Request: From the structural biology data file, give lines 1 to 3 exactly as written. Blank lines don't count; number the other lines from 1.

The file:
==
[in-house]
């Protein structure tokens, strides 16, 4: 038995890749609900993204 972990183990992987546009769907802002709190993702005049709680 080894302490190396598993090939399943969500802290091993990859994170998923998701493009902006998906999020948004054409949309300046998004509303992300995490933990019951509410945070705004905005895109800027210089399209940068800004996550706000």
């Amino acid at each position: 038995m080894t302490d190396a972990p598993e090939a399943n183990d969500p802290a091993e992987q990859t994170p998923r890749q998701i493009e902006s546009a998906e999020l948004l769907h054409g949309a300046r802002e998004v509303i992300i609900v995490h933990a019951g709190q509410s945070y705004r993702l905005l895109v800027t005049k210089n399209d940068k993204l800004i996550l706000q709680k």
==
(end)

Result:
[in-house]
């Protein structure tokens, strides 16, 4: 038995890749609900993204 972990183990992987546009769907802002709190993702005049709680 080894302490190396598993090939399943969500802290091993990859994170998923998701493009902006998906999020948004054409949309300046998004509303992300995490933990019951509410945070705004905005895109800027210089399209940068800004996550706000």
């Amino acid at each position: 038995m080894t302490d190396a972990p598993e090939a399943n183990d969500p802290a091993e992987q990859t994170p998923r890749q998701i493009e902006s546009a998906e999020l948004l769907h054409g949309a300046r802002e998004v509303i992300i609900v995490h933990a019951g709190q509410s945070y705004r993702l905005l895109v800027t005049k210089n399209d940068k993204l800004i996550l706000q709680k």